You have to be able to pay for exercised equity options via margin or cash in your account. If you are playing index options, you simply get the cash difference between the strike and the underlying.

As far as selling to close, that's a similar no-go. While options technically expire on Saturday, they cease trading at the close Friday (Saturday is simply for errors). There is no market for them on Monday, so you would be unable to find the other side to your trade.

Rotation Equation

I have a question regarding rotation. I placed an order to close an existing naked put position on CNet (CNET) - Get Report. The stock was halted due to the (XMCM) merger. When trading began, and 30 minutes after the option market maker began moving his bids/asks, I entered a closing transaction above the current ask using a limit order. The order was never filled. When I contacted Brown & Co., they said the market maker was going through rotation and that they were not required to fill the order. My question is, if the market maker isn't prepared to fill an order, why bother moving the bid/ask? It seems as though they are hiding behind this when they are caught with their shorts down. The spread on the option was 1 1/2 points, so it's not like they don't have sufficient time to hedge their position. Dennis Beck


Great question. We're hearing from many readers about confusing interactions with their brokers or with exchange floors.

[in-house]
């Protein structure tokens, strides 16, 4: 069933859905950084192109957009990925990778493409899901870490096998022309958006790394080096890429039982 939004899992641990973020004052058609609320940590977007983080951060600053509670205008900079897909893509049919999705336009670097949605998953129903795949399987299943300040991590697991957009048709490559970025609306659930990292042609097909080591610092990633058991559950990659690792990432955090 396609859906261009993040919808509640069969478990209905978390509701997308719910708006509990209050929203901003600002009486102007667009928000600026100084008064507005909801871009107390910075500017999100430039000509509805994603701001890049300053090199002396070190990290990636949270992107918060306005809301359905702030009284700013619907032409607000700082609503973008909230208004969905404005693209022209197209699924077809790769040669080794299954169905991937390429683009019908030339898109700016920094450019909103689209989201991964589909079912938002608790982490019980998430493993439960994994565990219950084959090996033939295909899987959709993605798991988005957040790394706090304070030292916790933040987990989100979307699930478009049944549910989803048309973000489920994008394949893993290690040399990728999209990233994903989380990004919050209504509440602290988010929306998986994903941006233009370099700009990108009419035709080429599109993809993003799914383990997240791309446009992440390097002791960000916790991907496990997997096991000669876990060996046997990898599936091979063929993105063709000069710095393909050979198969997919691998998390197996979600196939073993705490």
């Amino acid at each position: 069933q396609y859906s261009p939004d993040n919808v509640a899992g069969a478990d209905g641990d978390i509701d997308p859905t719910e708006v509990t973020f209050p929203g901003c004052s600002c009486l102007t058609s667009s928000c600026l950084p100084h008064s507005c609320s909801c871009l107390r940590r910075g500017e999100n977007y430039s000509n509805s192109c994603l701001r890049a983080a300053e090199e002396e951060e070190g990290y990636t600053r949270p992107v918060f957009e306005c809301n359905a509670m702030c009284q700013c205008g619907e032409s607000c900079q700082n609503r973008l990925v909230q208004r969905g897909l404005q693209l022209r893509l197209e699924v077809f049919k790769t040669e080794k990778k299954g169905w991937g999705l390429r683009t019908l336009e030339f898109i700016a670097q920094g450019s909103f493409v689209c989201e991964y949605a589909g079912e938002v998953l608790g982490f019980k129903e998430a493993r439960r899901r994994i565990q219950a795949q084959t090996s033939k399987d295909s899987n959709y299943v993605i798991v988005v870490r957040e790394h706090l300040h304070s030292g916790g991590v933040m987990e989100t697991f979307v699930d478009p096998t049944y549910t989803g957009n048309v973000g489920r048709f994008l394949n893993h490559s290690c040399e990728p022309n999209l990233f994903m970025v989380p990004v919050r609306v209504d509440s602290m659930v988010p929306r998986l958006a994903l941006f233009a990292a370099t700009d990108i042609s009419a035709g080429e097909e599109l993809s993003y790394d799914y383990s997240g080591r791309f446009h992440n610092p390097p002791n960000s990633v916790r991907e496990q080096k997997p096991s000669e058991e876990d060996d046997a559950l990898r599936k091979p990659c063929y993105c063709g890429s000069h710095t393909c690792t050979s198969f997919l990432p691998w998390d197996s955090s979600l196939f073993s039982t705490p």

We contacted a veteran of the floor wars to get a handle on what could have happened to you. Assuming you have the sequence of events right, this is what our anonymous pro thinks happened.

There is an "indication" of what an opening price (or quote) will be for an option. This indication is adjusted for the underlying stock price (because the stock could be moving while opening rotation is not yet complete)


the supply and demand in its individual options.

Just because a quote goes up on the board doesn't mean someone is entitled to a fill. A specialist may post a high bid to attract a seller or vice versa. If it trades through a limit order, then you're entitled to a fill.

To the floor trader we spoke with, it seems like you have no standing because there was no trade through the limit order and because they (the specialist and market makers) were trying to figure out where to open that particular option.

Look at it as if it were a stock. If a stock had an indication of say, 50 to 55 (it closed at 48 the day before), then the indication changes to 53 to 57 and eventually opens at 56. If someone had an order to buy shares at 55 to cover a short (even prior to the second indication), they get nothing. The stock opens at 56 and that's that. That's why people pay the big bucks for seats (or big bucks to lease them).

Seeing things like this happen, or more importantly, reacting to these changes on the spot, is the biggest advantage and one of the most important skills of floor trading.

TSC Options Forum aims to provide general securities information. Under no circumstances does the information in this column represent a recommendation to buy or sell securities.